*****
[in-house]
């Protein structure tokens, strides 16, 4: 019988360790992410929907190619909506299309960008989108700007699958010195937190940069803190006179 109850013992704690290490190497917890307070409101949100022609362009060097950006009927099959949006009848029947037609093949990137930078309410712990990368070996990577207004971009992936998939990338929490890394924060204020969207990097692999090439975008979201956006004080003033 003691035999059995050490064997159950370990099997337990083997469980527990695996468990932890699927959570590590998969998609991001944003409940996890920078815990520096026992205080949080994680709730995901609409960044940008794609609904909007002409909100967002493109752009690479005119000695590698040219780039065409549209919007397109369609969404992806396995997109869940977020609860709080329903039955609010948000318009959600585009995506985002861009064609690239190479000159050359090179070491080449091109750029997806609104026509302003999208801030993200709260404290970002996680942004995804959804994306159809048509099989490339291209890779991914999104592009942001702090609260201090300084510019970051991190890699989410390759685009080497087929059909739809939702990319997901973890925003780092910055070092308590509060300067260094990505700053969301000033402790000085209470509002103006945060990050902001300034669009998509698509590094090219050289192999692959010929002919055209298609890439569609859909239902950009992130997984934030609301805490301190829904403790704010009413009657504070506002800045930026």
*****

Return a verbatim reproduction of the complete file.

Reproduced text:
[in-house]
């Protein structure tokens, strides 16, 4: 019988360790992410929907190619909506299309960008989108700007699958010195937190940069803190006179 109850013992704690290490190497917890307070409101949100022609362009060097950006009927099959949006009848029947037609093949990137930078309410712990990368070996990577207004971009992936998939990338929490890394924060204020969207990097692999090439975008979201956006004080003033 003691035999059995050490064997159950370990099997337990083997469980527990695996468990932890699927959570590590998969998609991001944003409940996890920078815990520096026992205080949080994680709730995901609409960044940008794609609904909007002409909100967002493109752009690479005119000695590698040219780039065409549209919007397109369609969404992806396995997109869940977020609860709080329903039955609010948000318009959600585009995506985002861009064609690239190479000159050359090179070491080449091109750029997806609104026509302003999208801030993200709260404290970002996680942004995804959804994306159809048509099989490339291209890779991914999104592009942001702090609260201090300084510019970051991190890699989410390759685009080497087929059909739809939702990319997901973890925003780092910055070092308590509060300067260094990505700053969301000033402790000085209470509002103006945060990050902001300034669009998509698509590094090219050289192999692959010929002919055209298609890439569609859909239902950009992130997984934030609301805490301190829904403790704010009413009657504070506002800045930026």